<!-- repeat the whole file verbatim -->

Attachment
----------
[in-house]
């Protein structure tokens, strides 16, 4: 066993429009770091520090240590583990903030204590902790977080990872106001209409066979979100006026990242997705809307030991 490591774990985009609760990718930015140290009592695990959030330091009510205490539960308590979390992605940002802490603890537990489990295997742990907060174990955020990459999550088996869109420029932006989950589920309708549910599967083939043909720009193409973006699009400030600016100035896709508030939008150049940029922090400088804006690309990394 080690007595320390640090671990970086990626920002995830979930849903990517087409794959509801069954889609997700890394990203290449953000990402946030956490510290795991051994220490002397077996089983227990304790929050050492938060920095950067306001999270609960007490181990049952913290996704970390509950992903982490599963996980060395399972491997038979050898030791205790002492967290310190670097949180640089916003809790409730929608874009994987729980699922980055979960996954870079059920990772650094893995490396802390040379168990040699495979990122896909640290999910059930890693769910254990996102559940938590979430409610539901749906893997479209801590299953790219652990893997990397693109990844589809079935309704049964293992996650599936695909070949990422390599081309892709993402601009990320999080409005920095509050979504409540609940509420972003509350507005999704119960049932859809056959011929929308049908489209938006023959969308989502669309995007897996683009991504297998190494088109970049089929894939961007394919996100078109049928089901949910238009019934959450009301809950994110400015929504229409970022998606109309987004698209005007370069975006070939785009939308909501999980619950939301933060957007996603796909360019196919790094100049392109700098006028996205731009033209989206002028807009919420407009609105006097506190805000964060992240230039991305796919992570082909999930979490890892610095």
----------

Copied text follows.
[in-house]
């Protein structure tokens, strides 16, 4: 066993429009770091520090240590583990903030204590902790977080990872106001209409066979979100006026990242997705809307030991 490591774990985009609760990718930015140290009592695990959030330091009510205490539960308590979390992605940002802490603890537990489990295997742990907060174990955020990459999550088996869109420029932006989950589920309708549910599967083939043909720009193409973006699009400030600016100035896709508030939008150049940029922090400088804006690309990394 080690007595320390640090671990970086990626920002995830979930849903990517087409794959509801069954889609997700890394990203290449953000990402946030956490510290795991051994220490002397077996089983227990304790929050050492938060920095950067306001999270609960007490181990049952913290996704970390509950992903982490599963996980060395399972491997038979050898030791205790002492967290310190670097949180640089916003809790409730929608874009994987729980699922980055979960996954870079059920990772650094893995490396802390040379168990040699495979990122896909640290999910059930890693769910254990996102559940938590979430409610539901749906893997479209801590299953790219652990893997990397693109990844589809079935309704049964293992996650599936695909070949990422390599081309892709993402601009990320999080409005920095509050979504409540609940509420972003509350507005999704119960049932859809056959011929929308049908489209938006023959969308989502669309995007897996683009991504297998190494088109970049089929894939961007394919996100078109049928089901949910238009019934959450009301809950994110400015929504229409970022998606109309987004698209005007370069975006070939785009939308909501999980619950939301933060957007996603796909360019196919790094100049392109700098006028996205731009033209989206002028807009919420407009609105006097506190805000964060992240230039991305796919992570082909999930979490890892610095």